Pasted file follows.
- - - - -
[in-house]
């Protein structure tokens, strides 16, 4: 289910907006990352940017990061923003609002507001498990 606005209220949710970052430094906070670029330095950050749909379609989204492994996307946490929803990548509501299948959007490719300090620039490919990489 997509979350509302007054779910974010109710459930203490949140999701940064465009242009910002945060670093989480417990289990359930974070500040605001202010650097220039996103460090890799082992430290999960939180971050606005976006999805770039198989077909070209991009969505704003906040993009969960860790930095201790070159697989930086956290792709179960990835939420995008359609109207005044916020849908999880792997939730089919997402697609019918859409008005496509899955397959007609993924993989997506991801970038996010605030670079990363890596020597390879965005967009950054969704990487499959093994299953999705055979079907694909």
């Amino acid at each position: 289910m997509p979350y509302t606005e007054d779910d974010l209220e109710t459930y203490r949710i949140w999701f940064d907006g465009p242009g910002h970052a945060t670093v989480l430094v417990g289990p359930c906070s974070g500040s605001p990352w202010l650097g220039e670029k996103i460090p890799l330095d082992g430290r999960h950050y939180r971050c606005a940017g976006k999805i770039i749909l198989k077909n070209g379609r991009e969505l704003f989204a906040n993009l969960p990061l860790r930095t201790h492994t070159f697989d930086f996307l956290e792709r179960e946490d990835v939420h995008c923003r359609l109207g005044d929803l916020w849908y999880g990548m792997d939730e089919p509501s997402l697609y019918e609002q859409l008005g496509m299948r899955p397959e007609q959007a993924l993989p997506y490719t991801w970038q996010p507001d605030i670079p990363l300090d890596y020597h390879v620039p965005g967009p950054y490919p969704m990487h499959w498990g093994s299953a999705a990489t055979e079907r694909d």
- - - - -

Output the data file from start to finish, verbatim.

[in-house]
């Protein structure tokens, strides 16, 4: 289910907006990352940017990061923003609002507001498990 606005209220949710970052430094906070670029330095950050749909379609989204492994996307946490929803990548509501299948959007490719300090620039490919990489 997509979350509302007054779910974010109710459930203490949140999701940064465009242009910002945060670093989480417990289990359930974070500040605001202010650097220039996103460090890799082992430290999960939180971050606005976006999805770039198989077909070209991009969505704003906040993009969960860790930095201790070159697989930086956290792709179960990835939420995008359609109207005044916020849908999880792997939730089919997402697609019918859409008005496509899955397959007609993924993989997506991801970038996010605030670079990363890596020597390879965005967009950054969704990487499959093994299953999705055979079907694909």
């Amino acid at each position: 289910m997509p979350y509302t606005e007054d779910d974010l209220e109710t459930y203490r949710i949140w999701f940064d907006g465009p242009g910002h970052a945060t670093v989480l430094v417990g289990p359930c906070s974070g500040s605001p990352w202010l650097g220039e670029k996103i460090p890799l330095d082992g430290r999960h950050y939180r971050c606005a940017g976006k999805i770039i749909l198989k077909n070209g379609r991009e969505l704003f989204a906040n993009l969960p990061l860790r930095t201790h492994t070159f697989d930086f996307l956290e792709r179960e946490d990835v939420h995008c923003r359609l109207g005044d929803l916020w849908y999880g990548m792997d939730e089919p509501s997402l697609y019918e609002q859409l008005g496509m299948r899955p397959e007609q959007a993924l993989p997506y490719t991801w970038q996010p507001d605030i670079p990363l300090d890596y020597h390879v620039p965005g967009p950054y490919p969704m990487h499959w498990g093994s299953a999705a990489t055979e079907r694909d």